Francesca Sasnaitis

Francesca Sasnaitis takes a tour of 'Melbourne Now'

Francesca Sasnaitis
19 January 2014

‘There’s no time like NOW!’ proclaim the signs.

Inspired by the fond reminiscences of slow tram rides of several Melbourne personalities, whose brief anecdotes are interspersed between the pages of the sumptuous Melbourne Now catalogue (Melbourne Now Limited Edition, National Gallery of Victoria, $100 hb, 280 pp, 978072 ... More

Francesca Sasnaitis reviews 'Holy Bible'

Francesca Sasnaitis
26 August 2013

Vanessa Russell grew up in a traditionalist Christian fellowship, the Christadelphians. She read the Bible from cover to cover every year, enjoyed a childhood filled with group activities, and only left when their oppressive restrictions caused her too much grief.

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Francesca Sasnaitis reviews 'Holy Bible' by Vanessa Russell

Francesca Sasnaitis
08 July 2013

Vanessa Russell grew up in a traditionalist Christian fellowship, the Christadelphians. She read the Bible from cover to cover every year, enjoyed a childhood filled with group activities, and only left when their oppressive restrictions caused her too much grief.

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Francesca Sasnaitis reviews 'Street to Street' by Brian Castro

Francesca Sasnaitis
29 January 2013

At the age of fourteen, Brendan Costa, not Brian Castro, visits a fortune teller. The Witch predicts a fortunate life, though one afflicted by a lack of awareness that may lead to loss of control and possible disaster. Castro is warning the reader to pay attention or lose the plot.

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Francesca Sasnaitis reviews 'Lola Bensky' by Lily Brett

Francesca Sasnaitis
26 September 2012

It is no secret that Lily Brett has mined her past and her family history in her fiction. Her parents, like those of her current alter ego, Lola Bensky, were survivors of the Łódź ghetto and Auschwitz concentration camp; Lola, like the author, was born in a displaced persons’ camp before her family emigrated to Australia. Lola, a chubby baby, was possibly the o ... More

Francesca Sasnaitis reviews the biography: 'Nicole Kidman'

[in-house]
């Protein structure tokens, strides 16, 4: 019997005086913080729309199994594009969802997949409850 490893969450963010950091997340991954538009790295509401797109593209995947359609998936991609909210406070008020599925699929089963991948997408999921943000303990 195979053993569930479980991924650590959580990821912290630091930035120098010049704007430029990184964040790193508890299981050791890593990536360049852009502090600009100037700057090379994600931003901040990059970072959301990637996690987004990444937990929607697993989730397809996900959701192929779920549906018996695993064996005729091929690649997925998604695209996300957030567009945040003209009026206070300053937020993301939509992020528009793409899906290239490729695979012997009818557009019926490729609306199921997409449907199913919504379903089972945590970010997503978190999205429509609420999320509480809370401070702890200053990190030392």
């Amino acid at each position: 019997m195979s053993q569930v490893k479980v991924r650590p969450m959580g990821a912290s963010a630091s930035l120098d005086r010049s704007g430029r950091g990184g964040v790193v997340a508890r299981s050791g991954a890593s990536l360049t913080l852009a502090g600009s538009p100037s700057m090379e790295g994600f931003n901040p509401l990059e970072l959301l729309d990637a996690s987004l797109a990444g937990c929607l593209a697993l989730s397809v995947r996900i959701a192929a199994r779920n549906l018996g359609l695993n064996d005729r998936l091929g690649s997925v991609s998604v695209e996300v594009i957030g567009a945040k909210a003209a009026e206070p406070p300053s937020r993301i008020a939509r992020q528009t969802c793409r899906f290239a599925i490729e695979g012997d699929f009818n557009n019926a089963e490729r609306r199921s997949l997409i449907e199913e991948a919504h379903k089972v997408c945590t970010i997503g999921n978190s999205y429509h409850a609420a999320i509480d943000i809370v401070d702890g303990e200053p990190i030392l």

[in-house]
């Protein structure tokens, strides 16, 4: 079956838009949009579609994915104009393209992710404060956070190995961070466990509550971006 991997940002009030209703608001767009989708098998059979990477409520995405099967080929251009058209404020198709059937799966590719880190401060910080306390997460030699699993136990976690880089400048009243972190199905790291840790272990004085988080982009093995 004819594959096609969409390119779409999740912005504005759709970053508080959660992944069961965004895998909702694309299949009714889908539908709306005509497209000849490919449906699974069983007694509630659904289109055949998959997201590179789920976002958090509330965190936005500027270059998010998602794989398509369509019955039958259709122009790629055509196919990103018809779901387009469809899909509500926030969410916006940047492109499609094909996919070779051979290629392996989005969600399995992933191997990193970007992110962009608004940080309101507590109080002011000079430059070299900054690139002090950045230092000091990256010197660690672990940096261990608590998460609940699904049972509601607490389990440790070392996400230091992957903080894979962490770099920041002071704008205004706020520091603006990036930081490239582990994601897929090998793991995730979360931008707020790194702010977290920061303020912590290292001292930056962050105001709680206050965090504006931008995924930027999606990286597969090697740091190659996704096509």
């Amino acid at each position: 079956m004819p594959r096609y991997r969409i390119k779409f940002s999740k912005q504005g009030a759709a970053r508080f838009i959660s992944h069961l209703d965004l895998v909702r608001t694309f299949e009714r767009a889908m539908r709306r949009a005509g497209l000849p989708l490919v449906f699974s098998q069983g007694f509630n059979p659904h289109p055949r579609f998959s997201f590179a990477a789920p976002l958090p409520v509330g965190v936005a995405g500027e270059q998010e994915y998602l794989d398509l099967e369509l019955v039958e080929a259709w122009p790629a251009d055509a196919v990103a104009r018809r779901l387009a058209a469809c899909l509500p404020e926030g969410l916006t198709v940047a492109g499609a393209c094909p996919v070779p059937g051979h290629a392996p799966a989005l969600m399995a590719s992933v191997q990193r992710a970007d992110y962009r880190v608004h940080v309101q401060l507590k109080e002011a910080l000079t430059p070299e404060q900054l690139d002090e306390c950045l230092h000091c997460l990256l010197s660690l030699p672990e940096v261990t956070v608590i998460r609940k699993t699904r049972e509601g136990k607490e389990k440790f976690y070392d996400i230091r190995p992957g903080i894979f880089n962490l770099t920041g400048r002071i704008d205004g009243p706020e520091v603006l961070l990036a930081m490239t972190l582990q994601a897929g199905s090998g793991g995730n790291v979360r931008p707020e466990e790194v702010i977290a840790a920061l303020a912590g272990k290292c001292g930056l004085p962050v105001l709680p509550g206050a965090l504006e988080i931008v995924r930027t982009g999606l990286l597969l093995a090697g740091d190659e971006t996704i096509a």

Francesca Sasnaitis
25 September 2012

‘Will the real Nicole Kidman please stand up?’ Many readers will remember that line from the television game show Tell the Truth, in which celebrities were required to guess which of three contestants was the ‘real’ person. Pam Cook tells us that our ‘search for veracity is doomed to failure’ because, in this case, the celebrity’s identity is a ... More

Francesca Sasnaitis reviews 'Sufficient Grace' by Amy Espeseth

Francesca Sasnaitis
28 August 2012

Imagine the book as a repository of memories: to turn the pages is to remember. Fiction, in particular, encourages flipping back and forth through memory’s volume. An author’s life informs her fiction. Memories, personal and second-hand, play a pivotal role in the formation of narrative structures. In a début novel, it is not uncommon for the author to resort to childhood sources for inspi ... More

Francesca Sasnaitis reviews 'Hide Your Fires' edited by Lauren Anderson et al.

Francesca Sasnaitis
28 August 2012

The making of a writer involves more than talent and ambition; perseverance and a thick skin are also prerequisites. The best that can be hoped for from a teaching institution is that potential writers are exposed to new ideas and encouraged to experiment with content and form. The results are seldom perfect, but at least they can prove interesting.

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Francesca Sasnaitis reviews 'The Longing' by Candice Bruce

Francesca Sasnaitis
21 March 2012

The Longing is an ambitious first novel. Set in the Western District of Victoria, with parallel narratives in the mid-nineteenth century and the present day, its principal theme is the occupation of Gunditjmara country by white settlers, and the decimation of Indigenous tribes. Novel writing is, of course, an act of imagination, and writers should be commended for their research, tenac ... More

Francesca Sasnaitis reviews 'Cooking the Books' by Kerry Greenwood

Francesca Sasnaitis
27 February 2012

For many years I have looked forward to the ongoing exploits of Kerry Greenwood’s sassy heroine Phryne Fisher – the marvellous descriptions of period detail and fashion, the historical background of her ripping yarns – and have wilfully ignored occasional anachronisms of language or behaviour.

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